United Airlines is purchasing a flight-training school to help increase the supply of future pilots and is exploring ways to boost financing programs to help pay for aviators' education.
The agreement to buy Westwind School of Aeronautics in Phoenix, United States, is designed to churn out pilots for United Express regional carriers, which have struggled to fill jobs known for demanding schedules and entry-level pay. About 56 per cent of United's daily departures are flown by the regional airlines, which include ExpressJet Airlines, SkyWest and Mesa Air Group.
Increasingly, those companies also train the bulk of pilots who eventually work for major US carriers such as United and Delta Air Lines.
United expects 300 students to graduate from the renamed United Aviate Academy in 2021, its first full year of operation. The company is planning to expand to 500 annual graduates over time, given the demand for pilots in the regional industry, said Curtis Brunjes, a United 787 captain and the carrier's managing director of pilot strategy.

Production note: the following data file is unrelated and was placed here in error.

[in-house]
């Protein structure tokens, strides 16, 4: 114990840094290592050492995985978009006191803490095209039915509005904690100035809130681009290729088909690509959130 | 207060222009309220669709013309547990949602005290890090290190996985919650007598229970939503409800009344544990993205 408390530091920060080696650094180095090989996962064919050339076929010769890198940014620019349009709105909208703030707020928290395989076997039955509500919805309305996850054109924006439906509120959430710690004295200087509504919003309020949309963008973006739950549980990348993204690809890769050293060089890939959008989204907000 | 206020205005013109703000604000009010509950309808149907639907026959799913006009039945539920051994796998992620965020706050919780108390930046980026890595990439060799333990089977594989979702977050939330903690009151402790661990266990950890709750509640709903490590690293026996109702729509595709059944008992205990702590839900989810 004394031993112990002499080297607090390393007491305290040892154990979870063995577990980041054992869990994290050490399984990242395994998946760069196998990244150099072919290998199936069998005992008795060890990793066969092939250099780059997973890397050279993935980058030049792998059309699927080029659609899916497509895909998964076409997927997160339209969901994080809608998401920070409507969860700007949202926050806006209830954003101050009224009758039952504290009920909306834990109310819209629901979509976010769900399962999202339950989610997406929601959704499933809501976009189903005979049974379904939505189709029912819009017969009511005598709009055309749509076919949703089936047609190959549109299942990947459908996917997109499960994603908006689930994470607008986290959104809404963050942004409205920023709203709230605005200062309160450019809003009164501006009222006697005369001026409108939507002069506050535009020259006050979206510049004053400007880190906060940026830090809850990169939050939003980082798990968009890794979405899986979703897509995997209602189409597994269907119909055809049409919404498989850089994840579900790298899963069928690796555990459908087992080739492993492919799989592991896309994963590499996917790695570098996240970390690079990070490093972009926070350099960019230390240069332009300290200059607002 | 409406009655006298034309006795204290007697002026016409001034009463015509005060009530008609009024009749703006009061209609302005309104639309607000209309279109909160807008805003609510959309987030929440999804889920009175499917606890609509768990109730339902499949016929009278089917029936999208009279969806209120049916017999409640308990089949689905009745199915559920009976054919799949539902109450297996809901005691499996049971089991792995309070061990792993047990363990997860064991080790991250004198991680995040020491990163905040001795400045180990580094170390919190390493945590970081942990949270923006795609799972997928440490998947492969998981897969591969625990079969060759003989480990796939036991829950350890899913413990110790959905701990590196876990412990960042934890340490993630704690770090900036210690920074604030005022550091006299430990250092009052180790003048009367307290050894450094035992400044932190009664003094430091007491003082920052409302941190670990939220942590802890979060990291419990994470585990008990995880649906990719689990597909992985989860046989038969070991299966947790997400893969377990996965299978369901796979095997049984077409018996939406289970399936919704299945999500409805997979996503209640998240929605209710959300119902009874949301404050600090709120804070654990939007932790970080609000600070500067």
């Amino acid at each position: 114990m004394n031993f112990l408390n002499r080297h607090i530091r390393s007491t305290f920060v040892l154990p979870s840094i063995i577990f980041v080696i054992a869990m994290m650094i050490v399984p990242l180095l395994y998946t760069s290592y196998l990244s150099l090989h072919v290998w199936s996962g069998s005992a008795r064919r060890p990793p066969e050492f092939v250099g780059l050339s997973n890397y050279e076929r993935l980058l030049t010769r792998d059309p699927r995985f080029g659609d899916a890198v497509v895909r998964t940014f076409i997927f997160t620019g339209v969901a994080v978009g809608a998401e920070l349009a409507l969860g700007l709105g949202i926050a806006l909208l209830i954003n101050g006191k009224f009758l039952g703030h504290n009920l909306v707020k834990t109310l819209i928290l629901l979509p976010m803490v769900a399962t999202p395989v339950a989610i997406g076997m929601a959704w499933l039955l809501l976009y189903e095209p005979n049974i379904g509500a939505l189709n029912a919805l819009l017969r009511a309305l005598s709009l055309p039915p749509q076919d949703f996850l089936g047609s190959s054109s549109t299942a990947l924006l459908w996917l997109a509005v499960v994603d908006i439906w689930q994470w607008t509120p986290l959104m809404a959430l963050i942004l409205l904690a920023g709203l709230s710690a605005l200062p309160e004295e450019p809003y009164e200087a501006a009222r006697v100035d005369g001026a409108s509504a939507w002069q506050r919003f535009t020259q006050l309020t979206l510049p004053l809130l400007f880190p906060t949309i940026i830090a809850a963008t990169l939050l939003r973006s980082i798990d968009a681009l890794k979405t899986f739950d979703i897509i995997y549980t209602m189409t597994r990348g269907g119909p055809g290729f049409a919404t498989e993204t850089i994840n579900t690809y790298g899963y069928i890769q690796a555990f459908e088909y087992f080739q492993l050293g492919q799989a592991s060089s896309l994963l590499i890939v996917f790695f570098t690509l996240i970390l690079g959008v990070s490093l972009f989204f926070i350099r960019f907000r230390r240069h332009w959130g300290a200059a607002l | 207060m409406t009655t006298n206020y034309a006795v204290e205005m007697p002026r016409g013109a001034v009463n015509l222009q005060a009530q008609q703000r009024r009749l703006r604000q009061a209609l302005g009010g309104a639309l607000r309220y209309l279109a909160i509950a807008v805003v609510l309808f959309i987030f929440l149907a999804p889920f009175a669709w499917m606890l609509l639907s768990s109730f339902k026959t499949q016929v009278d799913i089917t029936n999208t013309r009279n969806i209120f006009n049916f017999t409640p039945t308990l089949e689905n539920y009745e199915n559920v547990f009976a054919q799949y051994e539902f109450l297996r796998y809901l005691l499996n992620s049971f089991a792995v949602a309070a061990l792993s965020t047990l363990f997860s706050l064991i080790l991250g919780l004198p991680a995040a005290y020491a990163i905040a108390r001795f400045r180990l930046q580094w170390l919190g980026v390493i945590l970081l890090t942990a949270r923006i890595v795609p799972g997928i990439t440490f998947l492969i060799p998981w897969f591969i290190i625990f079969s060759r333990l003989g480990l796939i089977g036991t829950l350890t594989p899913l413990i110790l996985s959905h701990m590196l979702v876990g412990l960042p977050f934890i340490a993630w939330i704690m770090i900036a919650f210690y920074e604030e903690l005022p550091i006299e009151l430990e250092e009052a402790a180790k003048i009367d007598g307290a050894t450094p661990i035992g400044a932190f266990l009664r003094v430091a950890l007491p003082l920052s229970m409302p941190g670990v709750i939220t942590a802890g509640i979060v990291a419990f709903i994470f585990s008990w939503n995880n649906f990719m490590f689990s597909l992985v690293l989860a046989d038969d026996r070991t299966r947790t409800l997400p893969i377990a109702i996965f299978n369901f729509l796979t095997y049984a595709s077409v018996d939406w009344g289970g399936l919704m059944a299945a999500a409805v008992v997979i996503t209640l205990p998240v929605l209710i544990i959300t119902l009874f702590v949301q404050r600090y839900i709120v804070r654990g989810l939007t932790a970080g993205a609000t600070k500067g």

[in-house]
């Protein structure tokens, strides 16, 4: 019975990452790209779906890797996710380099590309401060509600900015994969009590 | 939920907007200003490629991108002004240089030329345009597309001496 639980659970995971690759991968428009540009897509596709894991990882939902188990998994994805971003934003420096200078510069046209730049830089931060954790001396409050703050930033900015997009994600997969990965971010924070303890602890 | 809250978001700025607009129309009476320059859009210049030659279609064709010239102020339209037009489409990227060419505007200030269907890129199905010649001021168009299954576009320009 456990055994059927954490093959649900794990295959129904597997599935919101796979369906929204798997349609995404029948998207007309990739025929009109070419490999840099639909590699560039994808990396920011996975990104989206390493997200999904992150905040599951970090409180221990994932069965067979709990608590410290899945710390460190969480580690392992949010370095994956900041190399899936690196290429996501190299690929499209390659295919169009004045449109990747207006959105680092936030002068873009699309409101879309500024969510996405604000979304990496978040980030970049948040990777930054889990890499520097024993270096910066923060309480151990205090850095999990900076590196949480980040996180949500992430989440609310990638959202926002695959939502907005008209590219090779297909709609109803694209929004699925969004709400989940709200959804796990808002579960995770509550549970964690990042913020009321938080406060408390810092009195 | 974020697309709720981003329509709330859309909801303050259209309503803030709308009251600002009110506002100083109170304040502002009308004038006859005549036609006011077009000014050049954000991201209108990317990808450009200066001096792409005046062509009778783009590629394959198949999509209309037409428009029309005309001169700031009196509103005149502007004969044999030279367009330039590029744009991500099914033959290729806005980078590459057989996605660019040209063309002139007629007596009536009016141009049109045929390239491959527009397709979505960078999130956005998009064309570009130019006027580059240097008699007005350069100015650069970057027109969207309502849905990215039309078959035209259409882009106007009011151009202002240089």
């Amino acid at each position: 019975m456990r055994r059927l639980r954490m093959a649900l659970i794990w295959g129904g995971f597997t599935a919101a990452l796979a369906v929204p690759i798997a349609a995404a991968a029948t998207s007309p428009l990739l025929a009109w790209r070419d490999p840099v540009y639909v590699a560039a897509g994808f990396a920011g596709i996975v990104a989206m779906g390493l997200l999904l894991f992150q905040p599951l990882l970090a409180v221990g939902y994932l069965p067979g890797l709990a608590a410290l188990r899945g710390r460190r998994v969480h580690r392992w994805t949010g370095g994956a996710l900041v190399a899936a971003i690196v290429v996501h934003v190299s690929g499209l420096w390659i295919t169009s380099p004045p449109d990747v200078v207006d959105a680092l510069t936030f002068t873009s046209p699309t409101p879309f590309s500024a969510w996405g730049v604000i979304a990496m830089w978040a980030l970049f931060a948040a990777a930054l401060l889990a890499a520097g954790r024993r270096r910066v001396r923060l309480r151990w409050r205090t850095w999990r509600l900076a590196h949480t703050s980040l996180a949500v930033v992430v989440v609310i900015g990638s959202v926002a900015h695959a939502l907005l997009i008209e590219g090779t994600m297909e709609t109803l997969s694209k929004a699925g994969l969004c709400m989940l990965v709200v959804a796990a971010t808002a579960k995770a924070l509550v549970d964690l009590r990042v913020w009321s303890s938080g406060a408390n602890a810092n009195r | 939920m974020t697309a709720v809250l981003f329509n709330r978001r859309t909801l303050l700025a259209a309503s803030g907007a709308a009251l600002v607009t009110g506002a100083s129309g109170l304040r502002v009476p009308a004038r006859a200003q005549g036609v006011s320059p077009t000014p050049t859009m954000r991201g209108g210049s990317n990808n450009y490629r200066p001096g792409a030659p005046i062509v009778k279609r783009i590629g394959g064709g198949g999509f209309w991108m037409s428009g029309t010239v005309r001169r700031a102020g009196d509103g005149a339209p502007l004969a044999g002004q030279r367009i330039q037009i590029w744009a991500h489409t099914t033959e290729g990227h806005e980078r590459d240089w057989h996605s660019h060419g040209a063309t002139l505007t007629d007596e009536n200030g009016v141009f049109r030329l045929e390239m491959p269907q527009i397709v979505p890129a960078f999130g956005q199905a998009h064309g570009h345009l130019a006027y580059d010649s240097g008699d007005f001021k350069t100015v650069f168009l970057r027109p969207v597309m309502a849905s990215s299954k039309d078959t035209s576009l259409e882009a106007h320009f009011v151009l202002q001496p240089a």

"The long-term goal is for this to be the predominant path for United [pilot] hires," he said.
Financial terms of the deal were not disclosed.
United started a new pilot-recruitment program under the Aviate name in October. The Chicago-based airline expects to hire more than 10,000 pilots by 2029.
The airline is exploring student financing options that will help new pilots afford the high cost of training, including flexible repayment schedules and competitive interest rates. Aspiring aviators can spend more than $100,000 on schooling and to accumulate the minimum 1,500 flight hours required to work for a regional carrier. That financial barrier has thinned pilot ranks and forced regional airlines to boost pay and signing bonuses. The shortage of regional pilots, in turn, has increased costs for the major carriers.
Owning a flight school will also help United increase the number of women and minorities in its pilot ranks, which today is "overwhelmingly male, it's overwhelmingly white," spokesman Charles Hobart said. Controlling its own training will allow the carrier to "make the pilot group better reflect United as a whole," he said.